Pepsi changes its tagline, and Margot Robbie gets cast as Mattel's Barbie: Wednesday Wake-Up Call
Welcome to Ad Age's Wake-Up Call, our daily roundup of advertising, marketing, media and digital news. You can get an audio version of this briefing on your Alexa device. Search for "Ad Age" under "Skills" in the Alexa app.
What people are talking about today
Pepsi is saying goodbye to its global tagline, "Live for now," which debuted in 2012 with a Nicki Minaj ad. As Ad Age's E.J. Schultz writes, the new slogan is "For the Love of It." (Not to be confused with McDonald's "I'm lovin' it.") Schultz writes that the new Pepsi campaign "includes a jingle by the Simon Fuller-backed pop group Now United. But the campaign won't run in the U.S., where the cola is taking a separate path that has been devoid of taglines."
One new ad features the Now United gang guzzling Pepsis and dancing in the street. Watch it here, and then just for fun, check out this '80s "Choice of a New Generation" Michael Jackson ad that also features kids guzzling Pepsis and dancing in the street. The more things change, the more they stay the same.
Life in plastic, it's fantastic
Margot Robbie has played Queen Elizabeth I, a DC Comics villainess and figure skater Tonya Harding. Her next role will be as Barbie, the plastic Mattel doll with perma-lipstick and perma-tiptoes. Robbie will also co-produce the live action film, which is being made in a deal with Warner Brothers Pictures Group. Ad Age's Adrianne Pasquarelli writes, "Rumors around a Barbie movie have been swirling for years, most recently in connection to a film starring comedian Amy Schumer." Now it's really happening. Next question: Who will play Ken?
Also: Another celeb-related story from Ad Age today … Mindy Kaling has been writing her own jokes for ads for Fiber One, and they poke fun at annoying diet advice, as Jessica Wohl writes. You can watch a couple of them here.
Amazon reportedly has a new program to deliver free samples to consumers, based on customer data about what brands and products might interest them. As Axios reports, some customers have been receiving samples of Folgers coffee or Maybelline makeup. Axios writes:
"Analysts see this as a big advantage for Amazon in its efforts to take on Google and Facebook's ad dominance. The tech giant has the purchasing data and logistics infrastructure to offer samples of actual products, which could be more effective than display ads on Facebook or search ads on Google for certain kinds of consumer packaged goods brands."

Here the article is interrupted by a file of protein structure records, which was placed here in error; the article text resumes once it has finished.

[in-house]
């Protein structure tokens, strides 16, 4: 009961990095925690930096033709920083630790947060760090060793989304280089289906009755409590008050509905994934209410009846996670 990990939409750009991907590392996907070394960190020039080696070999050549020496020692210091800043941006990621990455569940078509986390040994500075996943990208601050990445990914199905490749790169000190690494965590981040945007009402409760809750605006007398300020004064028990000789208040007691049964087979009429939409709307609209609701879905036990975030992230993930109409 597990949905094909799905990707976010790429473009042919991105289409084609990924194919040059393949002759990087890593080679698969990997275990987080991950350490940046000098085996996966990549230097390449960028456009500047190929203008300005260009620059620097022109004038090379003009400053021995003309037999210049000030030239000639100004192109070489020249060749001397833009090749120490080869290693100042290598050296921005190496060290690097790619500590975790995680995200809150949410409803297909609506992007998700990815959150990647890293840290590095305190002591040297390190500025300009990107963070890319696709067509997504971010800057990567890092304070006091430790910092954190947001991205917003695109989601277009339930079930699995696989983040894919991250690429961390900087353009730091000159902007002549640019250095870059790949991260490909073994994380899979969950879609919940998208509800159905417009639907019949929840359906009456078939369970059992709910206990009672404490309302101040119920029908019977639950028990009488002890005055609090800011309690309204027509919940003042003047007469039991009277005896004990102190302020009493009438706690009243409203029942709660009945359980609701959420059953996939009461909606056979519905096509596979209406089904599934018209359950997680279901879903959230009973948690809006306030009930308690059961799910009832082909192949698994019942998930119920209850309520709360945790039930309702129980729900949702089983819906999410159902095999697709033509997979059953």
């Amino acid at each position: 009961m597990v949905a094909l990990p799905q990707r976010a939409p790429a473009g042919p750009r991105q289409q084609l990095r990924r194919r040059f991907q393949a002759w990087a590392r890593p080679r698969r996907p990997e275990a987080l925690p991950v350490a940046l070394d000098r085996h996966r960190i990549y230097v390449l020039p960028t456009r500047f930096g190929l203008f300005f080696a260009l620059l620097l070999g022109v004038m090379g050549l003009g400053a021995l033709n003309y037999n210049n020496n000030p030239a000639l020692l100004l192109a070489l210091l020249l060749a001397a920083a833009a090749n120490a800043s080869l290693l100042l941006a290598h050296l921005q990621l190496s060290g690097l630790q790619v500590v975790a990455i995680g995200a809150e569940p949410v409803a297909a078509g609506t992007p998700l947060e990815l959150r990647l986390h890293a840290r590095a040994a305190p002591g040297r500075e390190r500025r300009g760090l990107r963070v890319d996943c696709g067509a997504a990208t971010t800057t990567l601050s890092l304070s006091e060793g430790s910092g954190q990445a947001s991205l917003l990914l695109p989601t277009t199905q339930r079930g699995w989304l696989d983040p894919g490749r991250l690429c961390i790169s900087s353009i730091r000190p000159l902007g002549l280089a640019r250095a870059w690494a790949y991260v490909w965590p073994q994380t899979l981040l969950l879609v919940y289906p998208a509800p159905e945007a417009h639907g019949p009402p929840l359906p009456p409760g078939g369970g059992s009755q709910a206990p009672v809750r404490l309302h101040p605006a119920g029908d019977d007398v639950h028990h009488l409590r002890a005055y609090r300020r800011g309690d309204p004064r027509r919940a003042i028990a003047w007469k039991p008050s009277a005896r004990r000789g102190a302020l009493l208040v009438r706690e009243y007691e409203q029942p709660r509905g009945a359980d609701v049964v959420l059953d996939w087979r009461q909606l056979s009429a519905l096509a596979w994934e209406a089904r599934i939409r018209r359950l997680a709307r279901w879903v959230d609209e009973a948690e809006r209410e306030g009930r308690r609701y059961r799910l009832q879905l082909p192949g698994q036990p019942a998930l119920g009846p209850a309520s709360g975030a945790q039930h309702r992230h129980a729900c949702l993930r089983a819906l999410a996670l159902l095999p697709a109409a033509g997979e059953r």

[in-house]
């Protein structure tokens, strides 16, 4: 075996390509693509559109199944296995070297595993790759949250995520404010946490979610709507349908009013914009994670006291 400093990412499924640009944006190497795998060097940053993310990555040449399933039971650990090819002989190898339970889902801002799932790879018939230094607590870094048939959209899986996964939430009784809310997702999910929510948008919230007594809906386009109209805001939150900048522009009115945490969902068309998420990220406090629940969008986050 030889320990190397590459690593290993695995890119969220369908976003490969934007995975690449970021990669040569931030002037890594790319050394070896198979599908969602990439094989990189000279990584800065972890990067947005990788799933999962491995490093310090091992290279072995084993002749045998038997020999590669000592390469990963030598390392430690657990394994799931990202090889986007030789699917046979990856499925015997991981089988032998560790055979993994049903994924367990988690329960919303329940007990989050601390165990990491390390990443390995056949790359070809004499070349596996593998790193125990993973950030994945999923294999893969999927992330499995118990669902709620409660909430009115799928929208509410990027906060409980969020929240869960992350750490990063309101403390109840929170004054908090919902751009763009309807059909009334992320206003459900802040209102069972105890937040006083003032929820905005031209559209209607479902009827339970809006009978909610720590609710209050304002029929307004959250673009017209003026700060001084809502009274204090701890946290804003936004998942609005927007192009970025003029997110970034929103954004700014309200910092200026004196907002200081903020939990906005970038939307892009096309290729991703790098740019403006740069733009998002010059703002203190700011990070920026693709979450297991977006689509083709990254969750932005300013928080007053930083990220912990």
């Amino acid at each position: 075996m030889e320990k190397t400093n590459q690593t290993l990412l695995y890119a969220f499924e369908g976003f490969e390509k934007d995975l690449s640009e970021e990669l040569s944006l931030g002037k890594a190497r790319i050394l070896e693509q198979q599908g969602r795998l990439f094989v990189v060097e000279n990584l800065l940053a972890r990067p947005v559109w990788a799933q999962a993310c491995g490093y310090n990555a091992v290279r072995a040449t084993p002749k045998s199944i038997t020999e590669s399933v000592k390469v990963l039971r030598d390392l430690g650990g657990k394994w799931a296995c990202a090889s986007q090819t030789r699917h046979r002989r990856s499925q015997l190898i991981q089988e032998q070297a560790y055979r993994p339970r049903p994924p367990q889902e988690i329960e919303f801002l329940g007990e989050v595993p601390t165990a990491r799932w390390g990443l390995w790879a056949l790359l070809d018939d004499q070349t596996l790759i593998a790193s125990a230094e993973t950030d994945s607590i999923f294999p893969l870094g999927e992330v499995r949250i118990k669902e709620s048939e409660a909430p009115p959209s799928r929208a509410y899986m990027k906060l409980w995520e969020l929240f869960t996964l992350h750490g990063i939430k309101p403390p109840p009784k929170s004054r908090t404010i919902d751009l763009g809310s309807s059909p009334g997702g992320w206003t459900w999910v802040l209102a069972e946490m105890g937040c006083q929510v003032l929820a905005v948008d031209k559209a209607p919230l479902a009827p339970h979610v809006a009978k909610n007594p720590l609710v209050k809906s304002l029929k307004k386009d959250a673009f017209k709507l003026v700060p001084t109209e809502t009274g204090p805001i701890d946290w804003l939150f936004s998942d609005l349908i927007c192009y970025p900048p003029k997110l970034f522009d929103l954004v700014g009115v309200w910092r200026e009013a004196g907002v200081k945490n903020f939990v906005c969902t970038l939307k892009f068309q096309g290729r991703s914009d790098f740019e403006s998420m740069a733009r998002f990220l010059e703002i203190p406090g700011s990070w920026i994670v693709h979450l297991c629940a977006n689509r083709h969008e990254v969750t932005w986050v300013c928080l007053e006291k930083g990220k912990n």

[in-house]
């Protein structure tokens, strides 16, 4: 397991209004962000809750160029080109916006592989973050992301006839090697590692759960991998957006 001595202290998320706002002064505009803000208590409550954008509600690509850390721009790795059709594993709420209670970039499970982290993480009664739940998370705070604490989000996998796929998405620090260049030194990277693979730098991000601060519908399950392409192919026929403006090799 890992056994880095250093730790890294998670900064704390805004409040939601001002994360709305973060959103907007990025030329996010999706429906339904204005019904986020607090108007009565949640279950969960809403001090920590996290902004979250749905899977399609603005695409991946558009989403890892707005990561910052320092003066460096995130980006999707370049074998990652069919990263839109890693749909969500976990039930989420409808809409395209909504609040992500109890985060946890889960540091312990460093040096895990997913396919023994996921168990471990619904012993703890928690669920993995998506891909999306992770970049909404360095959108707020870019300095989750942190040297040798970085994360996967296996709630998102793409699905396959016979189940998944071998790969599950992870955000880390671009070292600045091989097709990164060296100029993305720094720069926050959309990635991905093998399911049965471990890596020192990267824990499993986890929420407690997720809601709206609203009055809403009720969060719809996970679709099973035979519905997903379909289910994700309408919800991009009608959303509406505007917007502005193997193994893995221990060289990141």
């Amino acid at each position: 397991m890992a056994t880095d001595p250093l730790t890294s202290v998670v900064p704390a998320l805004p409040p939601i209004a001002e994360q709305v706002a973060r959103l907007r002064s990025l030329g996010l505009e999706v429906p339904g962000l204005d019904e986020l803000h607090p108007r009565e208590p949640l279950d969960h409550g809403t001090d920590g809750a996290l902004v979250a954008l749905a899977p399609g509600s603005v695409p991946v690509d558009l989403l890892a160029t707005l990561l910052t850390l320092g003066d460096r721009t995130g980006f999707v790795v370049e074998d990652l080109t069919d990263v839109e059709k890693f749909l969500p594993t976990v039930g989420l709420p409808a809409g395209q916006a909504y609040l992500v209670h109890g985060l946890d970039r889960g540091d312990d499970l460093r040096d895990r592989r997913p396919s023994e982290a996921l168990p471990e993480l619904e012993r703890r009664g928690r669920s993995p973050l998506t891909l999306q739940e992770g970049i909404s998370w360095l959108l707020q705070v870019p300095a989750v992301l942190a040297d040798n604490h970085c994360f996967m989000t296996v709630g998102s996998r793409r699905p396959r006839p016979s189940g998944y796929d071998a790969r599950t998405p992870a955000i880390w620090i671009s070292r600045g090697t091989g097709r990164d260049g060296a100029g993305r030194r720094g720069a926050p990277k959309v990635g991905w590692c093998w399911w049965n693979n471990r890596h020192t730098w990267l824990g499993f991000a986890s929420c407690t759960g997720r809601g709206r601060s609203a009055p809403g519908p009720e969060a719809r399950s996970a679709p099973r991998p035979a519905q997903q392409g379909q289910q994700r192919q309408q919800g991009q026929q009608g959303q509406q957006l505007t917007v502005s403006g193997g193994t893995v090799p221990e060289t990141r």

One question: If Amazon knows you're buying Folgers Simply Gourmet coffee in natural vanilla flavor, what's to stop it from sending you samples from its own similar AmazonFresh French vanilla ground coffee? Now that Amazon has so many of its own brands, marketers have some tricky questions to ponder.
Super Bowl update
"Anheuser-Busch InBev will flood the Big Game with eight ads, totalling five-and-a-half minutes," E.J. Schultz writes in Ad Age. And yowza, that's a lot of ads. AB InBev, which has exclusive alcohol ad rights in the game, owns brands including Bud Light and Budweiser. Marcel Marcondes, AB InBev's U.S. chief marketing officer, told Schultz that the company is going big this year because the Super Bowl is "one of the few moments when [people] are really watching TV."
Also, a friendly reminder: you can sign up for Ad Age's Super Bowl newsletter here.
The talk of CES: The Consumer Electronics Show stripped a sex toy of its innovation award, and the hardware company behind the personal massager sees it as evidence of gender bias in tech. Read more by Ad Age's Garett Sloane. (Possible upside for the brand: Many people probably learned about the Osé personal massager because of headlines about CES' flip-flop.)
In other CES news: What does artificial intelligence mean for marketers? Check out Ad Age Editor Brian Braiker's video from CES.
Juul: "Juul, the e-cigarette company that has become ubiquitous among teens, is launching its first television ad campaign targeting adult smokers as it faces criticism that its fruity flavors are designed for underaged users," CNBC writes.
Location, location, location: "T-Mobile, Sprint, and AT&T are selling access to their customers' location data, and that data is ending up in the hands of bounty hunters and others not authorized to possess it, letting them track most phones in the country," Vice's Motherboard reports.
New year, new you: "Facebook CEO Mark Zuckerberg said his personal challenge for 2019 is to host regular public discussions about the future of technology in society," Bloomberg News writes.
TV news: "AT&T is making its set-top box viewership data available to advertisers buying audiences across Turner's TV networks and digital properties," Ad Age's Jeanine Poggi writes.
For real: Nielsen has backed up Netflix's claim that original thriller "Bird Box" was a massive hit, Variety reports.
Feel-good brand tale of the day: Don't miss this Twitter thread about the Grand Hyatt in Kauai rescuing a little boy's forgotten teddy bear. (The hotel sent the bear home, but first it gave him an extended holiday that included a trip to the salon and some time in a beachside cabana.)
Ad of the day: A duckling idolizes Donald Duck in a charming ad for Disneyland Paris. And then one day he gets to meet his hero. The spot, by BETC Paris, "aims to capture that magical feeling when a child gets to meet its Disney idol, be it Mickey Mouse or Elsa from 'Frozen,'" Ad Age's Alexandra Jardine writes. Check it out here.